Stonewalling vs. Empathy

Epic Love
Setting:  The Six Elements That Determine the Tone of Your Love Story  
Element #4:  Stonewalling vs. Empathy

When defensiveness fails to protect from recurrent confrontations of contempt and criticism, stonewalling is the next layer of self-protection that finds its way into a marriage relationship.  Stonewalling is, in short, emotional disengagement.  As one man recently told me, “When she gets upset like that, I just push in the clutch and ease on out.”  When someone is stonewalling, they will typically stop responding to their spouse in any meaningful way.  They may offer short, one word responses or they may simply remain silent.  However, stonewalling is not defined by the lack of any verbal reaction, but by the emotional disengagement.  Because one spouse has emotionally removed themselves from the interaction, their posture, tone of voice and facial expressions remain flat.  They wear a “thousand mile stare”; though their body is present, their heart and mind have left the building. 

Men are more likely to stonewall and by the time that a guy is stonewalling on a regular basis, a relationship is in trouble.  Men who stonewall are likely to do so because they feel themselves being flooded by emotion and stress.  They feel helpless to alter the course of an interaction and on some level they have begun to lose hope.  Unable to cope with their negative feelings or meaningfully confront the situation, they give up, flip an internal switch and emotionally disengage.

Budweiser aired a very funny commercial illustrating stonewalling several years ago.  The ad opens with the picture of an infuriated football coach yelling directly into the ear of a referee standing on the sideline.  As the referee maintains a level gaze, seemingly unaffected by the coach’s rage, the game’s commentators marvel, “Coach Ferguson is beating the ref like a rented mule and the ref’s just tuning him out.”  They muse, “Boy, where do you train to take a beating like that” as the ad transitions to a scene in the referee’s home where we find his enraged wife yelling at him as he stares blankly at the television across the room.  “And you didn’t take out the trash yesterday like you said you would!  And you haven’t asked me out on a date in years!  And it wouldn’t hurt if once in a while you told me that you loved me!  And to think that I could have married Donald Hoffman!”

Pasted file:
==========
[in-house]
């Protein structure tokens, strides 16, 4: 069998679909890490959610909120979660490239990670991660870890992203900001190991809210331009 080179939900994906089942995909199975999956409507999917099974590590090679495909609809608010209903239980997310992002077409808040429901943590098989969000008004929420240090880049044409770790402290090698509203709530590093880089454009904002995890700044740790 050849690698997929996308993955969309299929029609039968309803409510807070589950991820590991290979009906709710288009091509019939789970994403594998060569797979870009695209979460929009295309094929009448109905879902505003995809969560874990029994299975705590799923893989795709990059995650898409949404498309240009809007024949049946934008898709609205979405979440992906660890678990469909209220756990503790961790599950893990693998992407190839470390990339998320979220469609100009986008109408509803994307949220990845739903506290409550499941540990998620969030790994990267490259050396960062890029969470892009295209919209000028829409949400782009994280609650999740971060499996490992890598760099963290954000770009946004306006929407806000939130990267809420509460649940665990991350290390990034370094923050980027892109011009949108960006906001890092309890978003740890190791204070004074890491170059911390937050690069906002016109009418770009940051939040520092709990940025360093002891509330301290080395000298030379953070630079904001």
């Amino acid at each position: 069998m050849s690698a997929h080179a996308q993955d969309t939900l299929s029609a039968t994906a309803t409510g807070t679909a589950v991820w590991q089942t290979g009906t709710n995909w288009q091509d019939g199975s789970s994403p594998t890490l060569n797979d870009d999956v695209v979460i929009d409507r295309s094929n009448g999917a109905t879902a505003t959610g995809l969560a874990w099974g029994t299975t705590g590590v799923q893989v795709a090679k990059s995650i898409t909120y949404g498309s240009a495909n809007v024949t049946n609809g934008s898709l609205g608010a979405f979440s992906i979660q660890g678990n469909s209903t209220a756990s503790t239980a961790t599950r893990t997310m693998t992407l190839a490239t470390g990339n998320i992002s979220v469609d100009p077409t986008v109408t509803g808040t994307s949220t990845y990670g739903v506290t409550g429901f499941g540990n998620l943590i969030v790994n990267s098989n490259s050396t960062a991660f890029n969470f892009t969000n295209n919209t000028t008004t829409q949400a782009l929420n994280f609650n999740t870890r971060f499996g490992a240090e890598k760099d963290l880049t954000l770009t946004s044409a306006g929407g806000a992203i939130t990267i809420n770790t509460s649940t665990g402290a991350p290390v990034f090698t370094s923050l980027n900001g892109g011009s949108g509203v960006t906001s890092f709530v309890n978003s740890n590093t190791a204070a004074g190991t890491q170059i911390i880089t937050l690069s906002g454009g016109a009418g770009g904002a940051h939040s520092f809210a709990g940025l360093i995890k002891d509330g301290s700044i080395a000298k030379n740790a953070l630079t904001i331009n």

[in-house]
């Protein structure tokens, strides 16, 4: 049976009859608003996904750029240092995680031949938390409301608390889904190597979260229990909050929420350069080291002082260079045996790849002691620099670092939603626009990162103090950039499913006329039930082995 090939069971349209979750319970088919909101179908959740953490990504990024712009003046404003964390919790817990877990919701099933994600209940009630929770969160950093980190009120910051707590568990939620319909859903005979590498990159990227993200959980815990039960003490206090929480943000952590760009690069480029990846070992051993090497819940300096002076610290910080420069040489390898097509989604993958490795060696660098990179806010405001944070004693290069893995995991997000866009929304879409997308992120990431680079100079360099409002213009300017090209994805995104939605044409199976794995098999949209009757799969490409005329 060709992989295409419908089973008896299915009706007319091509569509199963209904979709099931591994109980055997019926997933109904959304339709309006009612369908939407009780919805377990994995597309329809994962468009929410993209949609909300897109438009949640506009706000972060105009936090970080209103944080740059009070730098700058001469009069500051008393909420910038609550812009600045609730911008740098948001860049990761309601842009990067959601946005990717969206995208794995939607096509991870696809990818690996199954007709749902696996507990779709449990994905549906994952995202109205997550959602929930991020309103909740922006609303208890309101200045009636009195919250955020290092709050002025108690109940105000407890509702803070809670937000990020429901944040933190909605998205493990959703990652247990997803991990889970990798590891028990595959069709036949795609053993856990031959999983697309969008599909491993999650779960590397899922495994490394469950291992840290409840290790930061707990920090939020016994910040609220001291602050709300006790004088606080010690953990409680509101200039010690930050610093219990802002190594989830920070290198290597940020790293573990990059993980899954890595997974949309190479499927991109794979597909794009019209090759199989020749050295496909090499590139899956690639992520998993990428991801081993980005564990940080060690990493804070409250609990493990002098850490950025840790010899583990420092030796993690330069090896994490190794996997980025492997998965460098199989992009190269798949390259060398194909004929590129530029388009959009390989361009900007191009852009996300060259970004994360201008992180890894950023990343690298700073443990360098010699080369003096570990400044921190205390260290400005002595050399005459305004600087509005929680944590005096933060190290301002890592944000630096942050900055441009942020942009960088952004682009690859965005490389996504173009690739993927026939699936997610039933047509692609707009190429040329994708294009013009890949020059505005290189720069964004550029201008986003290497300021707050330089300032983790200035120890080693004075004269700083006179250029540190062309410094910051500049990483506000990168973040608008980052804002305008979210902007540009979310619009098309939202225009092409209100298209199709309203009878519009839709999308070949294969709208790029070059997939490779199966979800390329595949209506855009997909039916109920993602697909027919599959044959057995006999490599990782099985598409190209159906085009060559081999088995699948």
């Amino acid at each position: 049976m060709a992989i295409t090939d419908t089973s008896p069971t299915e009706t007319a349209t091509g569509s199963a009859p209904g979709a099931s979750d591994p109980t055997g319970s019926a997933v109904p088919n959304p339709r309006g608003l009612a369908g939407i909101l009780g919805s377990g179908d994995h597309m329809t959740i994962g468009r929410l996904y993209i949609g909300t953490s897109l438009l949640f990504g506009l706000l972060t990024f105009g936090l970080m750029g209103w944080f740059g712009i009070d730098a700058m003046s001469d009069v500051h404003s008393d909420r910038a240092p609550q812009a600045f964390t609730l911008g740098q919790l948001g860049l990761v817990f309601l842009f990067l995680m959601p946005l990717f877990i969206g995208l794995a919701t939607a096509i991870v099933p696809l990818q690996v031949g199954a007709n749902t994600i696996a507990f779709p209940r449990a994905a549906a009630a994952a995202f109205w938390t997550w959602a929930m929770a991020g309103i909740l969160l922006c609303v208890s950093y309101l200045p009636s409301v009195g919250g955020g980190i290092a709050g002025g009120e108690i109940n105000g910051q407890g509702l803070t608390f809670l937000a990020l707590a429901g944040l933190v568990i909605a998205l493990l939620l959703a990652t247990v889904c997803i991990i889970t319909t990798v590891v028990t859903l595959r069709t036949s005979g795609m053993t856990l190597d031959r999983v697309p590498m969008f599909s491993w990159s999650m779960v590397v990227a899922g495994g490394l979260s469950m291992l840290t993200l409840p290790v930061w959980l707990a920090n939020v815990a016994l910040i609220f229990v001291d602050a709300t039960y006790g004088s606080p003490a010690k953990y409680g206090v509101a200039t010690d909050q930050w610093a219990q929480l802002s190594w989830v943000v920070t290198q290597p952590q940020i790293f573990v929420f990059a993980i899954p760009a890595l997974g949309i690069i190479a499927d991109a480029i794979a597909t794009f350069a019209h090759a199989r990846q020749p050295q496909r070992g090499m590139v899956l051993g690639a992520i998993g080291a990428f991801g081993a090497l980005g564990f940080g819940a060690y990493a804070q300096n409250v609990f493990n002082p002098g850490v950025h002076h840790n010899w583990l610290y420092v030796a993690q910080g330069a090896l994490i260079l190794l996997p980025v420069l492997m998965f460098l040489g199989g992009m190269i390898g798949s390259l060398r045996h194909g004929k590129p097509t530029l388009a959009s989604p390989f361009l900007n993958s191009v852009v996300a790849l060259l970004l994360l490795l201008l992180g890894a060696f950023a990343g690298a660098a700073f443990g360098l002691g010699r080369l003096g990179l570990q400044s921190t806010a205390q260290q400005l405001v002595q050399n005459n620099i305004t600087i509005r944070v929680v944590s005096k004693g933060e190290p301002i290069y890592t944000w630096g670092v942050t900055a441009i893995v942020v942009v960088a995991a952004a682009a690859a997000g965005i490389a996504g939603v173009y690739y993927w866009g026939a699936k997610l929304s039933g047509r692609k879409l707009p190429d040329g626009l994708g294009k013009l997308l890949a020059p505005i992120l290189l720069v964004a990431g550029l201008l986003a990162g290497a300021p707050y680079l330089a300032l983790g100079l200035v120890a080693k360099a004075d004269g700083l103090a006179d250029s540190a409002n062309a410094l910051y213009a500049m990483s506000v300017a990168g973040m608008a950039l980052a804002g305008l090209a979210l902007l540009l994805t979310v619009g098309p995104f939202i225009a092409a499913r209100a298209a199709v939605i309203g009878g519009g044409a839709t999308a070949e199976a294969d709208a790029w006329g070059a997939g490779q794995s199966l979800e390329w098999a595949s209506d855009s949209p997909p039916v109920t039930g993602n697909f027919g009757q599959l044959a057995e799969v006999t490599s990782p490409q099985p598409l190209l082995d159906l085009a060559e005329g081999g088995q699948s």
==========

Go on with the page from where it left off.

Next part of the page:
Sally’s anger flashed so quickly that it startled even me.  “Don’t try to act like you don’t know what’s going on Ed!  I saw you look at that woman in the lobby of that restaurant!  I’m not crazy Ed!  You’re not going to play me for the fool again!”  Twice Ed opened his mouth as if to speak and each time Sally cut him off, voicing her hurt and anger with increasing intensity.  I watched as Ed gave up and then “left the building”.  He stopped trying to speak.  His eyes shifted slightly to the side of Sally’s head – far enough to the side so that he did not have to see or absorb the full intensity of her anger, but not so far as to make his disengagement obvious.  I allowed Sally to continue for another minute, noting that her anger was increasing as Ed disengaged.  “Sally.  What is it like for you right now as you’re talking to Ed?”  I queried.  “I’m just wasting my breath!  I don’t think he’s even listening to me!”  She was right. 
In relationships, stonewalling is the emotional equivalent to cutting off someone’s oxygen.  The emotional detachment inherent to stonewalling is a form of abandonment and the effect that it has on a spouse is dramatic.  The initial feelings of terror – which are usually below the water line of awareness - are typically followed by secondary feelings of anger and, then, aggressive efforts to get some emotional reaction - any emotional reaction - even a negative one.  And when these efforts fail, the internal response for your spouse is predictable.  He doesn't care.  He doesn't love me.  He's left me. 

Where stonewalling marks disengagement, empathy marks engagement.  Empathy is indicative of care and connection.  Genesis 2 records for us the power of the union between a husband and a wife.  Adam refers to Eve as “bone of my bones and flesh of my flesh.”  The passage goes on to clarify that for the sake of the marriage, “a man leaves his father and mother and is united to his wife, and they become one flesh.”  This union is more than sexual in nature.  Contemporary research highlights the substantial change that occurs to the structure of the mind when you establish an emotionally intimate and secure bond with your spouse.  Mirror neurons allow you to feel what your spouse feels, think like your spouse thinks and anticipate what your spouse might do next.  Internal, mental maps are dedicated to tracking the emotional, cognitive and even physical whereabouts of your spouse. Empathy - any emotional expression that shows your spouse that you are feeling what they feel - demonstrates connection.  While empathy may not necessarily ease your spouse's negative feelings, it lets them know that they are not alone in them. 

My wife’s eyes begin to fill with tears and, even before I understand what is happening, my own eyes begin to water.  The reality that her emotional experience has become my own is unpleasant; I don't like to feel pain and I don't like to see her in pain.  I want to stop it - to fix it or make it go away - but I know that what she needs is to know that I am feeling it with her.  My empathy – my emotional response to her – tells her that I have not abandoned her, I am with her.  Romans 12:15 says, “Rejoice with those who rejoice; mourn with those who mourn.”

- Jeff Pipe

 If you want to learn more about this topic or how you can make your marriage into an Epic Love, consider participating in an Epic Love retreat.

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